McDonald’s announcement a year ago spurred a tidal wave through the food industry. Around 200 companies, including every major fast food chain and many major brands, have said they will go cage-free. Most of them target 2025 for completing the transition.
The Fortune article cites results from Coalition for Sustainable Egg Supply (CSES) research that examined three different hen housing systems – conventional cage, enriched colony and cage-free – and concluded there are positive and negative trade-offs with each.
Food beat writer Beth Kowitt cites that the CSES study considered the housing systems as a whole – worker health, animal health, food affordability, food safety and environmental impact, while activist groups focus solely on animal welfare. An excerpt: In the end, science wasn’t the deciding factor. The study intentionally excluded one component – consumer sentiment – and that turned out to be the most important of all. The phrase “enriched cage” means nothing to the average person. So if McDonald’s had shifted to that option, it wouldn’t get any credit from consumers. “Science was telling us enriched, but when talking with the consumer, they had no clue what enriched was,” says Hugues Labrecque, who runs the egg business that serves McDonald’s at Cargill. Once that became clear, cage-free became the inevitable consensus.
In a Forbes op-ed, contributor Steve Banker, who covers logistics and supply chain management, cites the Fortune article and analyzes what will have to happen in the marketplace in order for McDonald’s to meet its cage-free commitment by 2025. He concludes, “McDonald’s shows us that companies have a chance to do ‘good,’ where ‘good’ is defined in a way that resonates with their customer base….”
In a Forbes article back in May, “Supermarket Guru” Phil Lempert noted there currently is no United States Department of Agriculture legal definition for “cage-free” and that, “…transparency of what the term actually means will anger many as they discover their imagery of a happy-go-lucky hen running through the field is far from the truth.”
People with strong feelings about hen housing tend to bypass scientific studies such as that conducted by CSES. Food companies want to give customers what they want regardless of the science.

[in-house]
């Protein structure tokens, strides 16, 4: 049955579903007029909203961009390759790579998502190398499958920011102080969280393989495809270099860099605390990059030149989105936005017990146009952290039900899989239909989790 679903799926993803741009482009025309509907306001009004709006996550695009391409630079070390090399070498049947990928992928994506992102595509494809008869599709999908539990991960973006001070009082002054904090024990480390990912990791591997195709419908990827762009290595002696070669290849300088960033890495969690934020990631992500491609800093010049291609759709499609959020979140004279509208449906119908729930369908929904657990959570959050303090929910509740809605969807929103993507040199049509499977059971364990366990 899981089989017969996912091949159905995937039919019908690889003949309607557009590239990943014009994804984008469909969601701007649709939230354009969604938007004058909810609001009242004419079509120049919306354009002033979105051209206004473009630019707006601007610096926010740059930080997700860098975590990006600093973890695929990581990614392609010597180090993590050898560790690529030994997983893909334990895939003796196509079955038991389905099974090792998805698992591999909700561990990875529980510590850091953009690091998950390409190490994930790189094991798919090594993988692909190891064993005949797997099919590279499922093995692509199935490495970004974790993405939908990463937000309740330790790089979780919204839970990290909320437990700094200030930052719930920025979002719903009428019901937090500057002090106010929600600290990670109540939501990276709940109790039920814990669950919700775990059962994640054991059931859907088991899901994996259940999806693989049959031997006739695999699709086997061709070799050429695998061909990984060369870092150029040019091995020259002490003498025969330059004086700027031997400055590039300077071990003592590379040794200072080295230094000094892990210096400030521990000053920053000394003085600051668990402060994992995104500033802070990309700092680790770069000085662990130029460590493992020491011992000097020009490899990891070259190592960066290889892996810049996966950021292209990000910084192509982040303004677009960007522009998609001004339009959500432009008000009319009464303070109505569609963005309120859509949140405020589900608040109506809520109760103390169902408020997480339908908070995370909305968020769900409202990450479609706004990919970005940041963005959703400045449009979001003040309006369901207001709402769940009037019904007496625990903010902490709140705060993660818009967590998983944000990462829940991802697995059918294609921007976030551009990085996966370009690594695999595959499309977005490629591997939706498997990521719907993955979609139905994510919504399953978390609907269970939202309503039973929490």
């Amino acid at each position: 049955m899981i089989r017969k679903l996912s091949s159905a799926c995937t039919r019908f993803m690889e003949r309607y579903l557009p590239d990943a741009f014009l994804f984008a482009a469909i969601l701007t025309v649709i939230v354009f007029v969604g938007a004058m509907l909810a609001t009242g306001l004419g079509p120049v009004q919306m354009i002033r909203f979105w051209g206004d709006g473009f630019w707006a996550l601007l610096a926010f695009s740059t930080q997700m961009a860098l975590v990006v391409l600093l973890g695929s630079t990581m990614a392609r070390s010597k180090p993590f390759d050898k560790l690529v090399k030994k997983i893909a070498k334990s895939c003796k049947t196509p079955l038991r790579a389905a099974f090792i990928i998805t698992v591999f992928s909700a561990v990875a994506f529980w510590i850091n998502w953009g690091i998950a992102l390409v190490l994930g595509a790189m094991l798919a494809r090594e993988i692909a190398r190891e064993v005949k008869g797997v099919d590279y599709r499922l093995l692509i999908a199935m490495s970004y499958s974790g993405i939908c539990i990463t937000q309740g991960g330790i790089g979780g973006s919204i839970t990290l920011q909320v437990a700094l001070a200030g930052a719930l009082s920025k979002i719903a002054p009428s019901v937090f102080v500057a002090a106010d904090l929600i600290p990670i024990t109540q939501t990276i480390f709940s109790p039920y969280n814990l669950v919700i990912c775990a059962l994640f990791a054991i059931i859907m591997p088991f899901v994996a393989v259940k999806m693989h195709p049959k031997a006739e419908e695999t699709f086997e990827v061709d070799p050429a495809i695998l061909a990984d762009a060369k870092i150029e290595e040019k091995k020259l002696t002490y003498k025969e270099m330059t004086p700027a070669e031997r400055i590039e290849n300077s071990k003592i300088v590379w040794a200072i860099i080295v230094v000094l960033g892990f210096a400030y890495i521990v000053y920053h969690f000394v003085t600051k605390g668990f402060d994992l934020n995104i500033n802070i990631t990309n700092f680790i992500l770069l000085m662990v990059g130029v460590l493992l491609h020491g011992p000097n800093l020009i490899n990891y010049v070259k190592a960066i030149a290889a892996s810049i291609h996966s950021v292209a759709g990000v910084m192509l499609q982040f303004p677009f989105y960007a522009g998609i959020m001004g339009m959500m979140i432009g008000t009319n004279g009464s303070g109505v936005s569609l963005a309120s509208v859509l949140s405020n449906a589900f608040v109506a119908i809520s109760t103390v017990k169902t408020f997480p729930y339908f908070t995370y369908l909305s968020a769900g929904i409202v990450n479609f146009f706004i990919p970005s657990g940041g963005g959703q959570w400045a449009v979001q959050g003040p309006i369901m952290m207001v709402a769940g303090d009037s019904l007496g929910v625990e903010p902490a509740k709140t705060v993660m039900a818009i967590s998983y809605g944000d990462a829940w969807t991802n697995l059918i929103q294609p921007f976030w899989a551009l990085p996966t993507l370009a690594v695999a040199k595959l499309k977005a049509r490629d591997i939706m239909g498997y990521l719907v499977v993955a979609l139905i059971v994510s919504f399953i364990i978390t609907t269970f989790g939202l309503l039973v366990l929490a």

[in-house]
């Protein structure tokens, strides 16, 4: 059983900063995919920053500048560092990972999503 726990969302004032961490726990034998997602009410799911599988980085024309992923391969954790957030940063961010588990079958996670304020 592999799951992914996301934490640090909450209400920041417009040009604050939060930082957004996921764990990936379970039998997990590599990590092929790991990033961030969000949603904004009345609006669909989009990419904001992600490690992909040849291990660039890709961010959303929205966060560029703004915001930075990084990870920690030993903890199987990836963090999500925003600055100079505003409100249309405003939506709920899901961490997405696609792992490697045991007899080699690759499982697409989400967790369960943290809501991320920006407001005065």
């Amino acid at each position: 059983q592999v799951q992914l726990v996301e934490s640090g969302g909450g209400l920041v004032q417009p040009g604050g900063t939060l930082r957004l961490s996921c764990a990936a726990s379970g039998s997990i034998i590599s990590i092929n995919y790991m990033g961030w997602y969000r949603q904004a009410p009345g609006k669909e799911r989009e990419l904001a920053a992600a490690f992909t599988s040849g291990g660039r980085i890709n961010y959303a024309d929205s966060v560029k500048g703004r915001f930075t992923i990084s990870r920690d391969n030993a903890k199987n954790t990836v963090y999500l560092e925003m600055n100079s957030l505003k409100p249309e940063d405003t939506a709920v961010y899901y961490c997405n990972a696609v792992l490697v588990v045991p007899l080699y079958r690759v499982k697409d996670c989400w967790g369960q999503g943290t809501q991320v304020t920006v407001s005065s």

There are a number of barriers to consumers integrating scientific information into their decision-making process. The influence of group values, confirmation bias, scientific illiteracy, the tribal nature of online communication and other factors all pose challenges to successfully introducing technical information into the social conversation about food and agriculture.
Many of the barriers can be overcome by following the formula developed through CFI’s research. Establishing shared values opens the door for technical information to be introduced into the conversation. It begins by first identifying and then communicating values from a credible messenger. Only then can incorporating technical information be viewed as trustworthy, building on a message platform that encourages informed decision-making.
Building trust is a process. Authentic transparency and continued engagement will encourage objective evaluation of scientific information that supports informed decision-making. Encouraging informed decision-making requires meeting people in the communities where the discussions are taking place, acknowledging their scepticism and committing to long-term engagement.
The Center for Food Integrity
CFI is a not-for-profit organization whose members and project partners represent the diversity of today’s food system, from farmers and food companies to universities, non-governmental organizations to retailers and food processors.
Visit foodintegrity.org for more information.
The rapid escalation in cage-free sourcing announcements from fast-food and quick serve restaurants in recent months has become concerning. The words “cage-free” have become a marketing gimmick, and less a about the welfare of laying hens.
Opponents of animal agriculture will look upon this tidal wave as a win for animal welfare, and continually claim that these restaurant chains are answering consumer concerns over hen housing. But, I suspect that most food businesses are, for the most part, bowing to pressure placed on them from animal activist groups.
Releasing a cage-free commitment announcement has essentially become an insurance policy for a company against having its name associated with disturbing undercover videos or other forms of negative press and social media backlash.